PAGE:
If you exercise before work and think that punches your health card for the day, better think again. Sure, a brisk walk or a spin on the elliptical certainly revs up your metabolism, but if you sit down for everything after that, you could negate the good you did for your body.
I learned that from Day Martin, CEO and founder of StandSteady.com. Day was a full-time data analyst a few years ago when she hurt her back in a car accident. Her condition gradually improved to the point that the only place her back hurt was when she was at work. “The Internet recommended I try a standing desk, but when I went to buy one, I was shocked at the price: $700 to $4,000!”
So, out of necessity, she designed an inexpensive, lightweight, little desk that sits on top of a regular desk.
I’ll say much more about Day in my next post, but suffice it to say now that she clued me into a little secret about standing while you work: it may help you live longer. The reason? Sitting a lot is really bad for your body, especially your heart, bones and aforementioned metabolism.
“The robotic lifestyle of just incorporating 30 minutes of physical activity into your day, and spending the other 23.5 hours idle, does not produce the healthy profile we’re looking for,” says Dr. Mark Tremblay, director of healthy active living and obesity research at the Children’s Hospital of Eastern Ontario Research Institute.
As a daily dog walker, my first response to that statement was: Who you calling a robot, Dr. Parlay? But then, I took a reluctant peek at reality.
What do I usually do after my dose of exercise in the morning? Sit down and have breakfast (even if it’s just grabbing something), sit down and write at my computer, sit behind the wheel and drive to a meeting (hey – sometimes it’s snowy or dark and I can’t bike), sit through the meeting then come home and sit down for dinner. At night, I sit and chat, write or watch something.
Too many of us fit right into Dr. T’s chart:
“Dr. Tremblay has done extensive research to show us that our mostly sedentary lifestyles are extremely harmful to our overall health, despite any attempt we might expel trying to “hit the gym” a few times a week,” concurs Dr. Jonathan Kerr, President of the Ontario College of Family Physicians.
Apparently, there are two types of people. The “Prolonger” is someone who persistently sits for long periods of time. The “Breaker” is someone who stands up, “if only to move about briefly during seated activities.” You’ll see in this other Tremblay chart that Breakers clearly move more:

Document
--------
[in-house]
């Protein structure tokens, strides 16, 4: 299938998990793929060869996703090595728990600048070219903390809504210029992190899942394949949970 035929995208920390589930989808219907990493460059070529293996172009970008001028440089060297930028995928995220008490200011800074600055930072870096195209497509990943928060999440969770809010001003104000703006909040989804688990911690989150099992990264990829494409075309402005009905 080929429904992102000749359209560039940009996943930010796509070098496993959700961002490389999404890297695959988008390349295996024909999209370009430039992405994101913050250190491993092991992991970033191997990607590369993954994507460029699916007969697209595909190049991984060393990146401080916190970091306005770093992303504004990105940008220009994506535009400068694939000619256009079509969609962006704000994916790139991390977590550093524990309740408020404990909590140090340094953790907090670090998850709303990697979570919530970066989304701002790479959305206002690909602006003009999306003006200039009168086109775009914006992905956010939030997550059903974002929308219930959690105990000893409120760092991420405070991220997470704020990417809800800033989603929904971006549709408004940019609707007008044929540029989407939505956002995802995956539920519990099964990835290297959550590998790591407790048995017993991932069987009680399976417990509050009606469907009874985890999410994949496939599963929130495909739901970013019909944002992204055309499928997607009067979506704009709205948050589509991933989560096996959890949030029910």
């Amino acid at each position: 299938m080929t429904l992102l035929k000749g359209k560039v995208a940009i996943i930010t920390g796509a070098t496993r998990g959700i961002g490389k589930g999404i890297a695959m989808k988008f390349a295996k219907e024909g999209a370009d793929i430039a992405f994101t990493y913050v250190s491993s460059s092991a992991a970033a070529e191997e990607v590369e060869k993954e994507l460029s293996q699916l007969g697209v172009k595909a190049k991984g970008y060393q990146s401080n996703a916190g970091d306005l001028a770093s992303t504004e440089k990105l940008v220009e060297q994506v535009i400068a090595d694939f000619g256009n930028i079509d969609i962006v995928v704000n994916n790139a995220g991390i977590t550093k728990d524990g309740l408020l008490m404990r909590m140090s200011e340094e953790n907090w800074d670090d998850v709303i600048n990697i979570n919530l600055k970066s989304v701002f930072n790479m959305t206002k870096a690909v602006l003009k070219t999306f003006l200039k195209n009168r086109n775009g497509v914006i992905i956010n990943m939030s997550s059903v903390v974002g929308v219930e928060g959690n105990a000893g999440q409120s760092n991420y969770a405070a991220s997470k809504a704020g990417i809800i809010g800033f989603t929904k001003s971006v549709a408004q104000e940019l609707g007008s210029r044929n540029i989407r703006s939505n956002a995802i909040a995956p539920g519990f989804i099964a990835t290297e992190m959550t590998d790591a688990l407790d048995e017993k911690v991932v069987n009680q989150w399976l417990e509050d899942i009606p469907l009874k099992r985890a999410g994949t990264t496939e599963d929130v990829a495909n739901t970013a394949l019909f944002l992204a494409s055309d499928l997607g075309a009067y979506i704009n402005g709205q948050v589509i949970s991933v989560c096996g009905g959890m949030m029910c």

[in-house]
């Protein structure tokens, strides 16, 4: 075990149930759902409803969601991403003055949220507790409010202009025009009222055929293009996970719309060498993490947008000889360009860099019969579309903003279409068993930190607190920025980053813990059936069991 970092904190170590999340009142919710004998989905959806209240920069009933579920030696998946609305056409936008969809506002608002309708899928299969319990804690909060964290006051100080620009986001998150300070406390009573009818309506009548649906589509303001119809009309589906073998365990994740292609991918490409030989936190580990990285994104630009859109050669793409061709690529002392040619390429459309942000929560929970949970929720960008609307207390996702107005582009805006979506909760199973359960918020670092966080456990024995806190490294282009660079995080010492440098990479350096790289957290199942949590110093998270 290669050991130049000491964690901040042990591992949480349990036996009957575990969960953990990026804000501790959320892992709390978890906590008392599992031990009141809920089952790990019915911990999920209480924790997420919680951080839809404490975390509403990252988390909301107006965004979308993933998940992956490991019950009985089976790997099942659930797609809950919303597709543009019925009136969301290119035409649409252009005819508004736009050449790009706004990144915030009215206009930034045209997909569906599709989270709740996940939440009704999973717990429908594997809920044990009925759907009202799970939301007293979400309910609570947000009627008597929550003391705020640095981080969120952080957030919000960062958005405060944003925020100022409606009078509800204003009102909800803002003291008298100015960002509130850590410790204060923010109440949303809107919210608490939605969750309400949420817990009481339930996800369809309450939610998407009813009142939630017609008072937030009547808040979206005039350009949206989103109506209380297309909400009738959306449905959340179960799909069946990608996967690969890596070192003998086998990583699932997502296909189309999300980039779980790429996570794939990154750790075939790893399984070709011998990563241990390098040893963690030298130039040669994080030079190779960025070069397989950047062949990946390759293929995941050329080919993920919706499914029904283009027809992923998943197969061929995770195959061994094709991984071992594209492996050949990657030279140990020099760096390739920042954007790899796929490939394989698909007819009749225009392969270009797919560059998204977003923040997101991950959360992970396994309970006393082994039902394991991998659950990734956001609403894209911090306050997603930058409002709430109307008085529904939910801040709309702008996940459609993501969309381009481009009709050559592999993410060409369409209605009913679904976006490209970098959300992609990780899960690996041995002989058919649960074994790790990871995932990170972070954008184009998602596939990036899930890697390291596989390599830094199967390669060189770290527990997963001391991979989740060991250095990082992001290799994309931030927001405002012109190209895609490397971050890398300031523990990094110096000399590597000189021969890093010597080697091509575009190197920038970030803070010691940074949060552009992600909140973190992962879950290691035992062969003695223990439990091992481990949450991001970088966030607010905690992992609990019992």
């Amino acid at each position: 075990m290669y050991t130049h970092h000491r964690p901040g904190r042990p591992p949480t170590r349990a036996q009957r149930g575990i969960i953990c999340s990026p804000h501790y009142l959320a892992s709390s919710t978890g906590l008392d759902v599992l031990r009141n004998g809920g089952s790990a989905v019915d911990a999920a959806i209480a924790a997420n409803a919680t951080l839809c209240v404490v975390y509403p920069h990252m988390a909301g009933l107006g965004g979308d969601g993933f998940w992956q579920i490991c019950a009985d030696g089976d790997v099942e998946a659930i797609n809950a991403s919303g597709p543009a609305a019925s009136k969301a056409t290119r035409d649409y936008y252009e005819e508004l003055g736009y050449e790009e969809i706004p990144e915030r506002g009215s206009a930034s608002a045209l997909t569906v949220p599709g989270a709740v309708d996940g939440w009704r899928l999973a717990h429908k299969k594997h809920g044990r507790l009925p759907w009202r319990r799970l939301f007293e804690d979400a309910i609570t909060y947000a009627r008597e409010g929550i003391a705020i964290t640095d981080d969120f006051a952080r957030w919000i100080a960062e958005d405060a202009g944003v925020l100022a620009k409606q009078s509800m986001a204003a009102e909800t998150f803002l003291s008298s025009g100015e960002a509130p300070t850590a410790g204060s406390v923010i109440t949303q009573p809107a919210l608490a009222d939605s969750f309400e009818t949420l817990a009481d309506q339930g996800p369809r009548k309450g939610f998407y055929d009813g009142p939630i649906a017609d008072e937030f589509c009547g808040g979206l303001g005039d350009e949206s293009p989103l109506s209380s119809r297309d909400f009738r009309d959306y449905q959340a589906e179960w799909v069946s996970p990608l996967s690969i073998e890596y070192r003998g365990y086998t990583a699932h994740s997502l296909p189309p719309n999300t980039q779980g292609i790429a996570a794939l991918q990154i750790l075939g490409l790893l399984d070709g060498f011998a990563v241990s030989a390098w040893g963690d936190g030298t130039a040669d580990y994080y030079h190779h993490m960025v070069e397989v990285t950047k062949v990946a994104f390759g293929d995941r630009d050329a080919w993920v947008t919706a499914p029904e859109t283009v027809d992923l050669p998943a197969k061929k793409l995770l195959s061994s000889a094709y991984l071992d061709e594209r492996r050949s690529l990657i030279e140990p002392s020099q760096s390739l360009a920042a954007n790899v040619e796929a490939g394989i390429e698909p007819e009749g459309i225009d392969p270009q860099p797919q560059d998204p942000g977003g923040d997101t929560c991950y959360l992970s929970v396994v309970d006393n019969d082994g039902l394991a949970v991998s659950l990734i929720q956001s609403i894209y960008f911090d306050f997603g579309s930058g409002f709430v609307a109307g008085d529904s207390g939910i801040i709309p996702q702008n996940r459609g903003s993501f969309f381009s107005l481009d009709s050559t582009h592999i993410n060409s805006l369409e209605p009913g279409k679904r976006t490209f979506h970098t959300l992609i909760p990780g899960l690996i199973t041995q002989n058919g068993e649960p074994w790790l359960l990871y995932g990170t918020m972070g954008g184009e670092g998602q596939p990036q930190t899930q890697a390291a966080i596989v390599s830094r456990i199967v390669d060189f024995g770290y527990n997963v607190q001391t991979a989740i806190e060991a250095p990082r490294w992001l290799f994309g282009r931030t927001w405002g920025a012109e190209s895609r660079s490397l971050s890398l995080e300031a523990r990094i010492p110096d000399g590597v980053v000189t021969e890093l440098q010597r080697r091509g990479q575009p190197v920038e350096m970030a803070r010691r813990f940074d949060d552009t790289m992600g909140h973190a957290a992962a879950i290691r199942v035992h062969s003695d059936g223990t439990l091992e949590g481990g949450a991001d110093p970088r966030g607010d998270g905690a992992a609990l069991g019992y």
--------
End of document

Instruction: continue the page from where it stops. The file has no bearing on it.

The good news, then, is that if you can putter or find little reasons to get up from your chair during the day, you’ll be more durable in the long run because – like a tortoise not a hare – you’ll be slowly but surely more active.
That said, as Day Martin wisely points out, moving more is tough for lots of people because “their job is to sit there.”
Yet, even if you work in a cubicle, there are ways to be more active. Dr. Kerr gave these suggestions to Canada’s Belleville Intelligencer:
- Stand whenever you talk on the phone
- Instead of emailing a co-worker, walk down the hall and talk to him or her in person
- Alternate between sitting and standing throughout the day (Start by standing for 5 minutes of every hour and gradually increase.)
- Walk or Bike to and from work, errands, school, or public transit (the last three are my suggestions)
- Take a short walk outside during your lunch break (also good for the soul)
- Consider a “standing desk” at your workstation (So “the Internet” was right!)
- Hold “walking meetings” with colleagues
- Avoid sedentary activities after work
- Cook more, and order less take-out
- Only watch TV when you are exercising (walking on the treadmill, doing yoga, stretching, etc)
So, these days, I don’t feel so angelic if the only thing I do on my feet is take the dog for a spin. That’s why I wrote this entire post on my laptop standing up at the counter (which wasn’t so bad because they didn’t say you can’t lean.)
For more on Day Martin’s and other durable human designs — and great tips for how to live in harmony with your technology — read How To Be a Durable Human: Revive and Thrive in the Digital Age Through the Power of Self-Design.